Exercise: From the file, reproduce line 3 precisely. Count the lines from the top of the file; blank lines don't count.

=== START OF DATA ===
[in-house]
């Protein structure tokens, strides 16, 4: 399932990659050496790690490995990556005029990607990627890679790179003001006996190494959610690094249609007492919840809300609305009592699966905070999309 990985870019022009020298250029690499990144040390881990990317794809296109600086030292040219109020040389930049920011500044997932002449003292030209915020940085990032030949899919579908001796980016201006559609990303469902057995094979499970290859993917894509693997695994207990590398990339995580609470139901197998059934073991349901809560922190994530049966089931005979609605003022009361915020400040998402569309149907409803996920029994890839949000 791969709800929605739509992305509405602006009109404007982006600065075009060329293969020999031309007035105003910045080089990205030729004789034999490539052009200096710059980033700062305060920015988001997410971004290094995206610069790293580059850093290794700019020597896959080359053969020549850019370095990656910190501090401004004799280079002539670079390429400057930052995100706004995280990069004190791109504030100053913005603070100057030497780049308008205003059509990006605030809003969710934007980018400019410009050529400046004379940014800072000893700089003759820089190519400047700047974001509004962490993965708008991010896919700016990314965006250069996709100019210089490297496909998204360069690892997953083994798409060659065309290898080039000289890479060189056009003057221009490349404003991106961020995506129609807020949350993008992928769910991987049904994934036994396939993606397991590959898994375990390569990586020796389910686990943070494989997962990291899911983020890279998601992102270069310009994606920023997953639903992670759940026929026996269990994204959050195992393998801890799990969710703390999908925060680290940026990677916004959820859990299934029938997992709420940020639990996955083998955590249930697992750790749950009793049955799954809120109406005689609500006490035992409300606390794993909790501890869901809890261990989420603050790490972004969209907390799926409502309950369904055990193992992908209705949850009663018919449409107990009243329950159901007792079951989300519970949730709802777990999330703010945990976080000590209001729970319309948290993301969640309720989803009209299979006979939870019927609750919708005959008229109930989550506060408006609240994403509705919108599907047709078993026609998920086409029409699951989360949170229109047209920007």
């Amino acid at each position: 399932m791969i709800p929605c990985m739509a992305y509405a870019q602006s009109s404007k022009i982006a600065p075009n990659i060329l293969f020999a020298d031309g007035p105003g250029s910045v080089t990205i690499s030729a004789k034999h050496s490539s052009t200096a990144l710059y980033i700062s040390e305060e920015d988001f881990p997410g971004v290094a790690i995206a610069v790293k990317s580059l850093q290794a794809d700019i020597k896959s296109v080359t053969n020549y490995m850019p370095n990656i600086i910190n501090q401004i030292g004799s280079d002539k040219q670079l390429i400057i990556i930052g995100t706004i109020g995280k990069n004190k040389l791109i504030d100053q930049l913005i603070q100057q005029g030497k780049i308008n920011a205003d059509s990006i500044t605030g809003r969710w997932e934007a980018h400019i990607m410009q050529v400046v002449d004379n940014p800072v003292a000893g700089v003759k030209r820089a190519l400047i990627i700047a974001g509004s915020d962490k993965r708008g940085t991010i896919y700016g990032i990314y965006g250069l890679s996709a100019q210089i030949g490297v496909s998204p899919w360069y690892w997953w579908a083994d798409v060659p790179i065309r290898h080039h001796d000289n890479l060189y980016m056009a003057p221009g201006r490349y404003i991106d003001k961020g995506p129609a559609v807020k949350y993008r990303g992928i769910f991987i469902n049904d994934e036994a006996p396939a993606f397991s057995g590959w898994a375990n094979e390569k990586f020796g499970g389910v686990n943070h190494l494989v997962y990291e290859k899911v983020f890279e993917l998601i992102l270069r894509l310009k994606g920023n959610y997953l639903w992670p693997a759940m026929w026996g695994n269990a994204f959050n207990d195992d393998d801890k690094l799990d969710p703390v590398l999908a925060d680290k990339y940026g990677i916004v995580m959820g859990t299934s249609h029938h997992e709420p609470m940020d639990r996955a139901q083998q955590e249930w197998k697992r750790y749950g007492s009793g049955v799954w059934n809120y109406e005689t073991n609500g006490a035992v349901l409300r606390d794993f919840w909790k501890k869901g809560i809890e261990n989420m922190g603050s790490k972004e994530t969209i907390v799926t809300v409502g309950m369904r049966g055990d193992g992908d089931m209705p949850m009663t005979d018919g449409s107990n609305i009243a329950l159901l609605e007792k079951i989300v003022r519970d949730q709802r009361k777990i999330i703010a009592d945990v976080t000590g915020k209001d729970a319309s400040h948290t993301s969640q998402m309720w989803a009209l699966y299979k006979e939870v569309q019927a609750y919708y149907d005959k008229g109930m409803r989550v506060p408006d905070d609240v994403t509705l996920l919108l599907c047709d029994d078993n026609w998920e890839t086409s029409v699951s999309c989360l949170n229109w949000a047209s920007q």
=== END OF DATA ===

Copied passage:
């Amino acid at each position: 399932m791969i709800p929605c990985m739509a992305y509405a870019q602006s009109s404007k022009i982006a600065p075009n990659i060329l293969f020999a020298d031309g007035p105003g250029s910045v080089t990205i690499s030729a004789k034999h050496s490539s052009t200096a990144l710059y980033i700062s040390e305060e920015d988001f881990p997410g971004v290094a790690i995206a610069v790293k990317s580059l850093q290794a794809d700019i020597k896959s296109v080359t053969n020549y490995m850019p370095n990656i600086i910190n501090q401004i030292g004799s280079d002539k040219q670079l390429i400057i990556i930052g995100t706004i109020g995280k990069n004190k040389l791109i504030d100053q930049l913005i603070q100057q005029g030497k780049i308008n920011a205003d059509s990006i500044t605030g809003r969710w997932e934007a980018h400019i990607m410009q050529v400046v002449d004379n940014p800072v003292a000893g700089v003759k030209r820089a190519l400047i990627i700047a974001g509004s915020d962490k993965r708008g940085t991010i896919y700016g990032i990314y965006g250069l890679s996709a100019q210089i030949g490297v496909s998204p899919w360069y690892w997953w579908a083994d798409v060659p790179i065309r290898h080039h001796d000289n890479l060189y980016m056009a003057p221009g201006r490349y404003i991106d003001k961020g995506p129609a559609v807020k949350y993008r990303g992928i769910f991987i469902n049904d994934e036994a006996p396939a993606f397991s057995g590959w898994a375990n094979e390569k990586f020796g499970g389910v686990n943070h190494l494989v997962y990291e290859k899911v983020f890279e993917l998601i992102l270069r894509l310009k994606g920023n959610y997953l639903w992670p693997a759940m026929w026996g695994n269990a994204f959050n207990d195992d393998d801890k690094l799990d969710p703390v590398l999908a925060d680290k990339y940026g990677i916004v995580m959820g859990t299934s249609h029938h997992e709420p609470m940020d639990r996955a139901q083998q955590e249930w197998k697992r750790y749950g007492s009793g049955v799954w059934n809120y109406e005689t073991n609500g006490a035992v349901l409300r606390d794993f919840w909790k501890k869901g809560i809890e261990n989420m922190g603050s790490k972004e994530t969209i907390v799926t809300v409502g309950m369904r049966g055990d193992g992908d089931m209705p949850m009663t005979d018919g449409s107990n609305i009243a329950l159901l609605e007792k079951i989300v003022r519970d949730q709802r009361k777990i999330i703010a009592d945990v976080t000590g915020k209001d729970a319309s400040h948290t993301s969640q998402m309720w989803a009209l699966y299979k006979e939870v569309q019927a609750y919708y149907d005959k008229g109930m409803r989550v506060p408006d905070d609240v994403t509705l996920l919108l599907c047709d029994d078993n026609w998920e890839t086409s029409v699951s999309c989360l949170n229109w949000a047209s920007q």